Although Ochocinco has scaled back his social media use a bit since joining the New England Patriots, he's still an All-Star in the Twitterverse. The receiver recently persuaded teammates Wes Welker and Aaron Hernandez to join the microblogging network and is determined to persuade Tom Brady to take the social media plunge as well. But even the second-most influential person on Twitter's influence has limits. One person it's safe to say Ochocinco will never sway: coach Bill Belichick.
The sports world reacts to bin Laden's death
Rarely is a story so huge that it dominates virtually every segment of news, but the death of Osama bin Laden on May 2 did just that. The story generated more than 5,000 tweets being posted per second and ultimately became the No. 1 topic on Facebook in 2011, so it's no surprise the story permeated the sports world in a way that only social media allows. Chants of "U-S-A" swept Major League Baseball stadiums as fans heard the news -- many through the social media networks -- and athletes weighed in on Twitter and Facebook.
As with any politically charged story, this event did not go without controversy, even in sports. The Steelers' Rashard Mendenhall found himself caught up in a media storm with his tweets on the event. The running back questioned people's positive reactions to the news and referenced Sept. 11. As a result of the fallout, Champion dropped Mendenhall's endorsement deal.
UFC offers Twitter bonuses
The UFC -- led by president Dana White -- has been among the leaders for professional sports organizations and social media. The UFC solidified its standing as the most progressive of the bunch by announcing at the annual UFC Fighter Summit in May not only that social media use was encouraged but also that fighters who effectively used the medium would be compensated.
All UFC and Strikeforce fighters are eligible and divided into groups determined by the number of followers they currently have. Fighters from each group are eligible for a $5,000 bonus based on growth in number and percentage of followers. The UFC also gives an award in each category for the most creative tweets. The first quarterly bonuses were awarded in November.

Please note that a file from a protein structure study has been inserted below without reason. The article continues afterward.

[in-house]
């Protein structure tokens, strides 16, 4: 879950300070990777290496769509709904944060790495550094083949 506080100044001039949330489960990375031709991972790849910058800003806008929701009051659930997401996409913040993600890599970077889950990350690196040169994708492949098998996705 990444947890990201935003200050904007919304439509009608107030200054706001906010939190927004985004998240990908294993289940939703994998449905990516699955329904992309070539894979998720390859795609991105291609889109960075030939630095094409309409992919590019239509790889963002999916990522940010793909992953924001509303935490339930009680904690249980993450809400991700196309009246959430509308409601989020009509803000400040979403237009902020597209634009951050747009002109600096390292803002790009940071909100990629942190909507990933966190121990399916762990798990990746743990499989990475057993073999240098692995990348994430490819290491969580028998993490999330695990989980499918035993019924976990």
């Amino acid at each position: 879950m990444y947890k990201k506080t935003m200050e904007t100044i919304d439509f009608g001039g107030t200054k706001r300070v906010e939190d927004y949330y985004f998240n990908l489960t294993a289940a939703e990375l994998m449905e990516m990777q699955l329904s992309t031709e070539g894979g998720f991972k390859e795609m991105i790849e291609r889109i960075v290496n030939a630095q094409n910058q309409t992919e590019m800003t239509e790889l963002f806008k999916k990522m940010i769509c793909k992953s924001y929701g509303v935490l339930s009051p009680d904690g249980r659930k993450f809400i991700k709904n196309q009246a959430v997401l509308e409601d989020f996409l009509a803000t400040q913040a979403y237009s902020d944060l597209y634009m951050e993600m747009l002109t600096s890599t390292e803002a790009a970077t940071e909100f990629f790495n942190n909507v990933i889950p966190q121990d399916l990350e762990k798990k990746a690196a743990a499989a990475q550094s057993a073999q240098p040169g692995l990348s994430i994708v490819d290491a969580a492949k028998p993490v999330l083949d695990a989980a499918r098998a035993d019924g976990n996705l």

Shaquille O'Neal took sports and social media to the next level when the basketball superstar announced his retirement online on June 1. O'Neal sent Twitter users into a frenzy when he posted "im retiring Video: http://bit.ly/kvLtE3 #ShaqRetires," but he put Tout, a video sharing site, on the map. One of sports' early adopters of social media, O'Neal received a small stake in Tout and a spot on the company's advisory board after his 15-second announcement. The move also set a precedent of what has become a growing trend of athletes and teams making major announcements via social media.
MLB hits social media home run
From a social media standpoint, Major League Baseball hit one out of the park during the 2011 Home Run Derby on July 11. With athletes actually tweeting from the field, the event generated 4,995 tweets per second (enough to rank as one of the 15 most tweeted moments of 2011). In all, MLB players involved saw an increase of more than 121,000 combined Twitter followers in the hours surrounding the event. Robinson Cano came away the big winner. The Yankees second baseman won the Derby crown and saw his Twitter following nearly double (surging 84 percent) during the All-Star festivities.
International soccer sets records
July 17 was a huge day for soccer -- and Twitter. In just a matter of hours, the Women's World Cup final and Brazil's elimination from Copa America play became the No. 1 and No. 2 most tweeted moments in history on the same day. Japan's shootout win over the U.S. women's national team generated 7,196 tweets per second, setting a record for most tweeted event. (It now sits in the No. 3 spot behind the MTV Video Music Awards/Beyonce's pregnancy announcement and the execution of Troy Davis.)